and I’m just on top of the bulletin boards. I have a binder of all the insurances and their tabs

and their infusion therapies and what they allow, what they don’t allow. I have an Excel

sheet, I’m prepared to just combat the insurance world.

Dylan: That’s great. Well, out of everything that you’ve learned and experienced so far in the

infusion space, what’s one last parting piece of advice for our listeners?

Kenny: I would say you don’t know until you ask. So if you run into a problem with getting

coverage for a patient, talk to your reps and see what they can do to help you. I utilize my

reps so much that I think they’re tired of me. I call them when I run into a problem, how they

can help me. There’s different programs that pharmacy companies have that you can get

your patients in, whether it is an uninsured program or a foundation, they will help you. So I

would say utilize your reps and know what type of programs are out there.

Dylan: That is so good. That’s very, very helpful and so before we go, I’d love to share with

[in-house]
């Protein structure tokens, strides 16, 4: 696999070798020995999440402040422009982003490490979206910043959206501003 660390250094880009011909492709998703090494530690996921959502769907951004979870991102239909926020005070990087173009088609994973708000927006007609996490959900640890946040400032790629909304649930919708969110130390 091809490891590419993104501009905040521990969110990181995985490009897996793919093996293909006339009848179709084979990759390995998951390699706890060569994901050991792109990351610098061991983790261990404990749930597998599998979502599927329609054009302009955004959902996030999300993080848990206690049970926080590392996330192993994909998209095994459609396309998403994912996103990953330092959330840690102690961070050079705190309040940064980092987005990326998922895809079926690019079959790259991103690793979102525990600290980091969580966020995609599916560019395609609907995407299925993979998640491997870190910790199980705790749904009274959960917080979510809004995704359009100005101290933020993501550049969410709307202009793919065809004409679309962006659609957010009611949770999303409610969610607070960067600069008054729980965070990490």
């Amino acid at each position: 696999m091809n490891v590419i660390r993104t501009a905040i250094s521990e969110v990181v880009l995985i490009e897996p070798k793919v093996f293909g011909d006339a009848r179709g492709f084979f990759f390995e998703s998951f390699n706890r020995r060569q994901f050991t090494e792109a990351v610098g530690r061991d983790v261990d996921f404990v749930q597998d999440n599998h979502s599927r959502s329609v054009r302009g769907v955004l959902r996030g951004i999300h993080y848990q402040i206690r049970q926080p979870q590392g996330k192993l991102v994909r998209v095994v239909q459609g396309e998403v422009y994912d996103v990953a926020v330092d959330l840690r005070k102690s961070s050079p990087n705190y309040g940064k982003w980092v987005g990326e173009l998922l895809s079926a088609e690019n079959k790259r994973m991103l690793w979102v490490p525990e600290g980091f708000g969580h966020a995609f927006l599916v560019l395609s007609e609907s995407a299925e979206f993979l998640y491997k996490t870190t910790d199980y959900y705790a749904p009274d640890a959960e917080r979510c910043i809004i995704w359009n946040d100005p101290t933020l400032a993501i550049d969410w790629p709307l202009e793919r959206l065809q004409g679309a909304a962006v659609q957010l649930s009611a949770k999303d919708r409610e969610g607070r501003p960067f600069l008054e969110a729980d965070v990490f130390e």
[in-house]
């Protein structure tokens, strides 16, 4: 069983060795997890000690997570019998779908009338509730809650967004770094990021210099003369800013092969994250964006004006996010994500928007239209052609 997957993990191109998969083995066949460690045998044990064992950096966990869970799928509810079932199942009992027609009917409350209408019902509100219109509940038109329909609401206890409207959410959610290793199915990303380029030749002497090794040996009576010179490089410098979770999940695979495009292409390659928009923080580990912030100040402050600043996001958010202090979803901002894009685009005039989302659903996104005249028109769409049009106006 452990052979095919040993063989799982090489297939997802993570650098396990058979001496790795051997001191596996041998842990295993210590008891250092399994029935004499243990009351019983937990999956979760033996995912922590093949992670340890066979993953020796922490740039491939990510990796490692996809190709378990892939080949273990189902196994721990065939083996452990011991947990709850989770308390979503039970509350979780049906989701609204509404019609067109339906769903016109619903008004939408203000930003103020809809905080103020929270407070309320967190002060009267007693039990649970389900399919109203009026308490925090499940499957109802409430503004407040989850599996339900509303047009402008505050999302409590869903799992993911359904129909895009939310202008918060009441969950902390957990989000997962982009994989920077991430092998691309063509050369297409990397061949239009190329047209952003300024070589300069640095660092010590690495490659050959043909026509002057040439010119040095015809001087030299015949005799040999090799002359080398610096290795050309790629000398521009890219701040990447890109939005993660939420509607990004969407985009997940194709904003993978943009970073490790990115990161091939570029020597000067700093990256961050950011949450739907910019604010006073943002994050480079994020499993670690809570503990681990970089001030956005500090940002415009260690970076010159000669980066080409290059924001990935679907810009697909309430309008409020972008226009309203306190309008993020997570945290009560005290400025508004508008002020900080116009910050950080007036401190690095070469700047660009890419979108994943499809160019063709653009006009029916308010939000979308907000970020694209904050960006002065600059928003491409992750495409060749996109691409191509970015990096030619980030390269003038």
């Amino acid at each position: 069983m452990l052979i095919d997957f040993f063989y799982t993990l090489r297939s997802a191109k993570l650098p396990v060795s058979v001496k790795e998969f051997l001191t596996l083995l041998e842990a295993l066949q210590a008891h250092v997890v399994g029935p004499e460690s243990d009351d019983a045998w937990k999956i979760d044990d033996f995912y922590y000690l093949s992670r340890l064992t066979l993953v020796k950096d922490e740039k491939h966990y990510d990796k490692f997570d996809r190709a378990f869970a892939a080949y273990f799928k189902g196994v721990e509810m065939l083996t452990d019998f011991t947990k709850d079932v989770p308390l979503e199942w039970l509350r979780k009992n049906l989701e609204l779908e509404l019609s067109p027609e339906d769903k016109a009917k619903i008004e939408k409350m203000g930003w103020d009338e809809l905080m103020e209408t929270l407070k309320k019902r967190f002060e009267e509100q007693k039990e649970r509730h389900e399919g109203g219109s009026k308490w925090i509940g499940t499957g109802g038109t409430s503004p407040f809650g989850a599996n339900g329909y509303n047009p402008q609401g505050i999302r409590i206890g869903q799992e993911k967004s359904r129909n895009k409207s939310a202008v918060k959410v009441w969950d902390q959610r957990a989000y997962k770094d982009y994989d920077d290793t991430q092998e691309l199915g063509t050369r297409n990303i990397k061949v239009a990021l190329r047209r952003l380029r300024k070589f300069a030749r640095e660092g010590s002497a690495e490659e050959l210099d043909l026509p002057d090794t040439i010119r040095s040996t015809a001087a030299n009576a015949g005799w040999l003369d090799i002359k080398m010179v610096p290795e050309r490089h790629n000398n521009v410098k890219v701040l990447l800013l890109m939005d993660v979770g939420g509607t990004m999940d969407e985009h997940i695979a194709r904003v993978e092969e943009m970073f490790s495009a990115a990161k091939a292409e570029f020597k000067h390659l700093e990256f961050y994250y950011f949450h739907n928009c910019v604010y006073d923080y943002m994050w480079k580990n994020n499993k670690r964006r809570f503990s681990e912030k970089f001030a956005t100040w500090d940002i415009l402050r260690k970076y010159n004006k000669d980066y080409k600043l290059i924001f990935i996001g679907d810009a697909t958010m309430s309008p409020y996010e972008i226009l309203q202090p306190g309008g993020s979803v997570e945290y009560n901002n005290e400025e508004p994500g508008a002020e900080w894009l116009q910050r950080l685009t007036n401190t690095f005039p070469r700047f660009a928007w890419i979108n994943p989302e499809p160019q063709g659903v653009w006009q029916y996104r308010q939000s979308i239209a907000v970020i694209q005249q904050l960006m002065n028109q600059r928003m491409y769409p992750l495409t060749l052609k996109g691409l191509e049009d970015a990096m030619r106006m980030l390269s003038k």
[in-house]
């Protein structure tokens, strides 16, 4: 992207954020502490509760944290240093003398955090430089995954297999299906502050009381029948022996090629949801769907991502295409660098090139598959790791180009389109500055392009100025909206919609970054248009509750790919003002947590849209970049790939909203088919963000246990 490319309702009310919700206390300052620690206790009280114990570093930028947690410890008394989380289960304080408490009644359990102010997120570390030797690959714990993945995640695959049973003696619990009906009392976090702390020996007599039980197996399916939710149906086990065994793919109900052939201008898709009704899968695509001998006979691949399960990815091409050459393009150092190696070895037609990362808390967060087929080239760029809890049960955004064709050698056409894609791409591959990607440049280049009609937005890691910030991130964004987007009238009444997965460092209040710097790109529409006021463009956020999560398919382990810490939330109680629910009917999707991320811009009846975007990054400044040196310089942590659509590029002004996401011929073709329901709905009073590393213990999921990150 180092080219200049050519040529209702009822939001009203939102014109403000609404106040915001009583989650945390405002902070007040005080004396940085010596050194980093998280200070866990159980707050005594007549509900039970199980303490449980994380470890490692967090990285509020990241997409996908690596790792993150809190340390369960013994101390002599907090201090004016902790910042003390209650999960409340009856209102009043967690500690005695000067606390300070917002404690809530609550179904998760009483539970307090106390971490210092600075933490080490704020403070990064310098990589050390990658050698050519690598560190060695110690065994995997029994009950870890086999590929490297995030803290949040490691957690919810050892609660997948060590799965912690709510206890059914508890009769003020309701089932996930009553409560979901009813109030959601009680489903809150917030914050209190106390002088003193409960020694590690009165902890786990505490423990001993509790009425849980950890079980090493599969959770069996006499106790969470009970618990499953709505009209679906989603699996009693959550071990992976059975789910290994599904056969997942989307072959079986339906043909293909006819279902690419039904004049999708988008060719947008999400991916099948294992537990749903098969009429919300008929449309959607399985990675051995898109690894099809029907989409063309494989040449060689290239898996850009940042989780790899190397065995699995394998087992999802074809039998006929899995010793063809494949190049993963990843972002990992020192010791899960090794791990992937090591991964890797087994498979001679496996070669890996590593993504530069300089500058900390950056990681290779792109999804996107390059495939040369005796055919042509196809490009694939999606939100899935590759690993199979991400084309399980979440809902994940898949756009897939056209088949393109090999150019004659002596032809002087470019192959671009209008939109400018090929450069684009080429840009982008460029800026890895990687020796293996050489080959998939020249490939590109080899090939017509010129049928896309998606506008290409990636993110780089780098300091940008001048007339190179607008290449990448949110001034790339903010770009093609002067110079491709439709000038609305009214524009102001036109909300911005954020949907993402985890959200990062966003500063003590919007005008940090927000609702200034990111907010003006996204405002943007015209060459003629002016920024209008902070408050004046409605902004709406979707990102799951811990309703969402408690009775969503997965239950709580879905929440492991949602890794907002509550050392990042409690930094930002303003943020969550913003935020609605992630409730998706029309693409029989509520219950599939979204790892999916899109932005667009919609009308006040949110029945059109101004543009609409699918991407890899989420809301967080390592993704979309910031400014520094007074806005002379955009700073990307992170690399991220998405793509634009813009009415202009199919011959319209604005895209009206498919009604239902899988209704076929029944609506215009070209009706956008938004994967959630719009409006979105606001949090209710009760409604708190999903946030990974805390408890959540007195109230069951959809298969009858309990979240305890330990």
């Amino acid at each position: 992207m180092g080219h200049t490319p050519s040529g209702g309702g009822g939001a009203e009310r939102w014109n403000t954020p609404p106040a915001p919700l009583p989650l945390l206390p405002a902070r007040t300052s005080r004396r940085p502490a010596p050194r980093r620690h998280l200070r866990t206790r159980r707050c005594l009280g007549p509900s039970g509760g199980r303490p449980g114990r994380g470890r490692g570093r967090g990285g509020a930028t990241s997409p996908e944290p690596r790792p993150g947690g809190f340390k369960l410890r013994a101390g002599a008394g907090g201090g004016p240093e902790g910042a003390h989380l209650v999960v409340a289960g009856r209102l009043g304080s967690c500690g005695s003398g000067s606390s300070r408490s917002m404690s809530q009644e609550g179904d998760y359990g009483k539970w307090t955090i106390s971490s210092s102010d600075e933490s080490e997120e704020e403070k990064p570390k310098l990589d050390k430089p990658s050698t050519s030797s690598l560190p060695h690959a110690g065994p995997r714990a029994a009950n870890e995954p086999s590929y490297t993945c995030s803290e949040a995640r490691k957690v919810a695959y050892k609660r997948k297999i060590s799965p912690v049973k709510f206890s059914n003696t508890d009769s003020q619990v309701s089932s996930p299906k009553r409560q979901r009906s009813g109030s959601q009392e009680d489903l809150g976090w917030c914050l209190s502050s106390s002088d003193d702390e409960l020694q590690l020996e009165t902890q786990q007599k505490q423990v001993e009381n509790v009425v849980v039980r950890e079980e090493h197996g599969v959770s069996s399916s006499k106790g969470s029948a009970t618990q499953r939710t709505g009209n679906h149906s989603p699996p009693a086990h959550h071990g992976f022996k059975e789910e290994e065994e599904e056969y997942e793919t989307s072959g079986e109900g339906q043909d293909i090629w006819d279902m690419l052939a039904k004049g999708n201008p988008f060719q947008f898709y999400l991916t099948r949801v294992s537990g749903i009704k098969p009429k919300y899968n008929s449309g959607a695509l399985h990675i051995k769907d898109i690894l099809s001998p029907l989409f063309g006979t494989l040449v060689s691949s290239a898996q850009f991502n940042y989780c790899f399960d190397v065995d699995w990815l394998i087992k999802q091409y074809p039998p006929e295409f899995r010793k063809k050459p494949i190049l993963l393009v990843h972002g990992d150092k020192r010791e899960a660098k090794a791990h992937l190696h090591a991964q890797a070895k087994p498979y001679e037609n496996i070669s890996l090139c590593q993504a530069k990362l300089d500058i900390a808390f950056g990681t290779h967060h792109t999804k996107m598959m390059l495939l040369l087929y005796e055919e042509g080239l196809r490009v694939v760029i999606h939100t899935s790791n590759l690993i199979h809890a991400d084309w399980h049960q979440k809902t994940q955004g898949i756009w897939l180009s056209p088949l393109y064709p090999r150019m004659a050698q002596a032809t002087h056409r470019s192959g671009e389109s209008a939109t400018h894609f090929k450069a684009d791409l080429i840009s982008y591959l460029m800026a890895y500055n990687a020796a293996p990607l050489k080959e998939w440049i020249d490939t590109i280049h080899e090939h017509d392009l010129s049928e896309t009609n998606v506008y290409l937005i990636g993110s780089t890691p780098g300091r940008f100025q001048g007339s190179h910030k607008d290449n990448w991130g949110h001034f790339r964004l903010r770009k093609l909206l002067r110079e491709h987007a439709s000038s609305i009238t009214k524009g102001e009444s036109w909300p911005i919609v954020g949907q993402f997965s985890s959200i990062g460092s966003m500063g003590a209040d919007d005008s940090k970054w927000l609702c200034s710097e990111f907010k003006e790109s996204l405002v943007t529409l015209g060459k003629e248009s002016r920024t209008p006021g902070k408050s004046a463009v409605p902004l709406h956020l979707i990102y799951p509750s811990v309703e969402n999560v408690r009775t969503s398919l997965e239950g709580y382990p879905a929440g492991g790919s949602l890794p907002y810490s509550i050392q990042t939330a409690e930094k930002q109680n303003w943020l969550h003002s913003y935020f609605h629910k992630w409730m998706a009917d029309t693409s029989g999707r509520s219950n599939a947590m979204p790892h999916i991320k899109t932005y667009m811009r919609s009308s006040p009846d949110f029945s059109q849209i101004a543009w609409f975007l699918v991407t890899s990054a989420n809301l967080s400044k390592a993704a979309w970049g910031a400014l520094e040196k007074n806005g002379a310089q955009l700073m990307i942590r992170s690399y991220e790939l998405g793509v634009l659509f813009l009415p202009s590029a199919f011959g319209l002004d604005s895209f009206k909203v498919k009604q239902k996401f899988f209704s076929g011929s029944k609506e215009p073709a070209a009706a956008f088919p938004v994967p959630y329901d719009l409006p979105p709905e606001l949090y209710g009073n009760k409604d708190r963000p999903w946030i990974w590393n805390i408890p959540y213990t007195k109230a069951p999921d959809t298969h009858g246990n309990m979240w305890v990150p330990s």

our listeners how they can get in touch with you or read your blog, how can we learn more

from you?

Kenny: Well, you can definitely reach me through my blog, which is www.makingrheum.com

and there I put little blog articles about what goes on in different practices and I mentioned

that I had guest bloggers. I also have some resources there that will be able to help in terms

of infusions or other little quizzes to just keep you on your toes.

Dylan: Oh, that’s great, so makingrheum.com

Kenny: Right and that’s R-H-E-U-M.

Dylan: R-H-E-U-M. Okay, great, like rheumatology makingrheum.com. That is so good. Well

great because there’s not a lot of people like yourself that are commenting on this. I mean,

we’re the only podcast talking about infusions and you are one of very few bloggers out there

and getting guest writers on and so forth. So I just think that’s great. So makingrheum.com

and that was our interview with Kenny and thank you so much for being on the show.

Kenny: No, thank you for having me. I enjoyed our little conversation. It was great. I hope

that I’m able to help those who are listening and help our patients in the long run because I

definitely have a soft spot for them. So if I can help, I will do it.

Dylan: That’s great. Well, thanks again.